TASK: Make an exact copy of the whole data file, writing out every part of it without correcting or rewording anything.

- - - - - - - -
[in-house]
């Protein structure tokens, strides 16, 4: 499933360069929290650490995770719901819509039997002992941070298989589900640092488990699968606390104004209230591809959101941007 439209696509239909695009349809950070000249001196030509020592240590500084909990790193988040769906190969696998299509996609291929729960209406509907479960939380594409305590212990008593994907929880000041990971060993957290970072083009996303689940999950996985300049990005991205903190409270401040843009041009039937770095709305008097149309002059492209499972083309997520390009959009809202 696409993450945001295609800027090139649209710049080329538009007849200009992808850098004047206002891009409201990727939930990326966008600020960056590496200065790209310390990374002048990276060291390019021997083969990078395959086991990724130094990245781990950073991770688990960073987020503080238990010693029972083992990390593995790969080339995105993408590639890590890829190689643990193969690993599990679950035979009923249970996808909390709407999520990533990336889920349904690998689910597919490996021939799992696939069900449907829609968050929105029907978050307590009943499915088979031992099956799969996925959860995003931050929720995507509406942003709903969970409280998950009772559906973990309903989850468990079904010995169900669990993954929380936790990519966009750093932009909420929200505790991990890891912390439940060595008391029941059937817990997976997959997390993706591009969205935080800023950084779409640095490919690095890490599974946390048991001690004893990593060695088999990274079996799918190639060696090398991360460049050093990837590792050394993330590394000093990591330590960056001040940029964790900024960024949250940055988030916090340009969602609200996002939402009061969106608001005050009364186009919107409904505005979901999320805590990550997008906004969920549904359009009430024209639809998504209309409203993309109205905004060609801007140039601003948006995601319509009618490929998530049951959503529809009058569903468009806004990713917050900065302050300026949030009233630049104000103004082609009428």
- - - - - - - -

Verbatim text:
[in-house]
């Protein structure tokens, strides 16, 4: 499933360069929290650490995770719901819509039997002992941070298989589900640092488990699968606390104004209230591809959101941007 439209696509239909695009349809950070000249001196030509020592240590500084909990790193988040769906190969696998299509996609291929729960209406509907479960939380594409305590212990008593994907929880000041990971060993957290970072083009996303689940999950996985300049990005991205903190409270401040843009041009039937770095709305008097149309002059492209499972083309997520390009959009809202 696409993450945001295609800027090139649209710049080329538009007849200009992808850098004047206002891009409201990727939930990326966008600020960056590496200065790209310390990374002048990276060291390019021997083969990078395959086991990724130094990245781990950073991770688990960073987020503080238990010693029972083992990390593995790969080339995105993408590639890590890829190689643990193969690993599990679950035979009923249970996808909390709407999520990533990336889920349904690998689910597919490996021939799992696939069900449907829609968050929105029907978050307590009943499915088979031992099956799969996925959860995003931050929720995507509406942003709903969970409280998950009772559906973990309903989850468990079904010995169900669990993954929380936790990519966009750093932009909420929200505790991990890891912390439940060595008391029941059937817990997976997959997390993706591009969205935080800023950084779409640095490919690095890490599974946390048991001690004893990593060695088999990274079996799918190639060696090398991360460049050093990837590792050394993330590394000093990591330590960056001040940029964790900024960024949250940055988030916090340009969602609200996002939402009061969106608001005050009364186009919107409904505005979901999320805590990550997008906004969920549904359009009430024209639809998504209309409203993309109205905004060609801007140039601003948006995601319509009618490929998530049951959503529809009058569903468009806004990713917050900065302050300026949030009233630049104000103004082609009428």